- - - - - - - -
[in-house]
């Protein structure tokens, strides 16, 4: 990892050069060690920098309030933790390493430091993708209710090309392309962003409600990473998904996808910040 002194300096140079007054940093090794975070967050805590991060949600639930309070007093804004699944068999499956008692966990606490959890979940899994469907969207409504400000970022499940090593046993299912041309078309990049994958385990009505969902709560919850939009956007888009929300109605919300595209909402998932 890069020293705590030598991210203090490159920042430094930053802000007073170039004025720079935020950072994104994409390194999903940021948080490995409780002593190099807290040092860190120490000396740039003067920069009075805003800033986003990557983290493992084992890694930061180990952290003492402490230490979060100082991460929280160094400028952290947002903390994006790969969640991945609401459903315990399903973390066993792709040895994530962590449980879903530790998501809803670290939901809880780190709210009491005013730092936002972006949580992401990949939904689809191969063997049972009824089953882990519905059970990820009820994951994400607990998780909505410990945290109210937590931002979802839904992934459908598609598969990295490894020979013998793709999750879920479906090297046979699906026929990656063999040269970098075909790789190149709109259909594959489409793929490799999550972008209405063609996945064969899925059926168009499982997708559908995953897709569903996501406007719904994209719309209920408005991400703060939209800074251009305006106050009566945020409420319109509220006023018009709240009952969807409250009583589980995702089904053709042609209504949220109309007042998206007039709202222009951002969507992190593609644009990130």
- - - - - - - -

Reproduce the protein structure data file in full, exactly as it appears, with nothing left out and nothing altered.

[in-house]
């Protein structure tokens, strides 16, 4: 990892050069060690920098309030933790390493430091993708209710090309392309962003409600990473998904996808910040 002194300096140079007054940093090794975070967050805590991060949600639930309070007093804004699944068999499956008692966990606490959890979940899994469907969207409504400000970022499940090593046993299912041309078309990049994958385990009505969902709560919850939009956007888009929300109605919300595209909402998932 890069020293705590030598991210203090490159920042430094930053802000007073170039004025720079935020950072994104994409390194999903940021948080490995409780002593190099807290040092860190120490000396740039003067920069009075805003800033986003990557983290493992084992890694930061180990952290003492402490230490979060100082991460929280160094400028952290947002903390994006790969969640991945609401459903315990399903973390066993792709040895994530962590449980879903530790998501809803670290939901809880780190709210009491005013730092936002972006949580992401990949939904689809191969063997049972009824089953882990519905059970990820009820994951994400607990998780909505410990945290109210937590931002979802839904992934459908598609598969990295490894020979013998793709999750879920479906090297046979699906026929990656063999040269970098075909790789190149709109259909594959489409793929490799999550972008209405063609996945064969899925059926168009499982997708559908995953897709569903996501406007719904994209719309209920408005991400703060939209800074251009305006106050009566945020409420319109509220006023018009709240009952969807409250009583589980995702089904053709042609209504949220109309007042998206007039709202222009951002969507992190593609644009990130």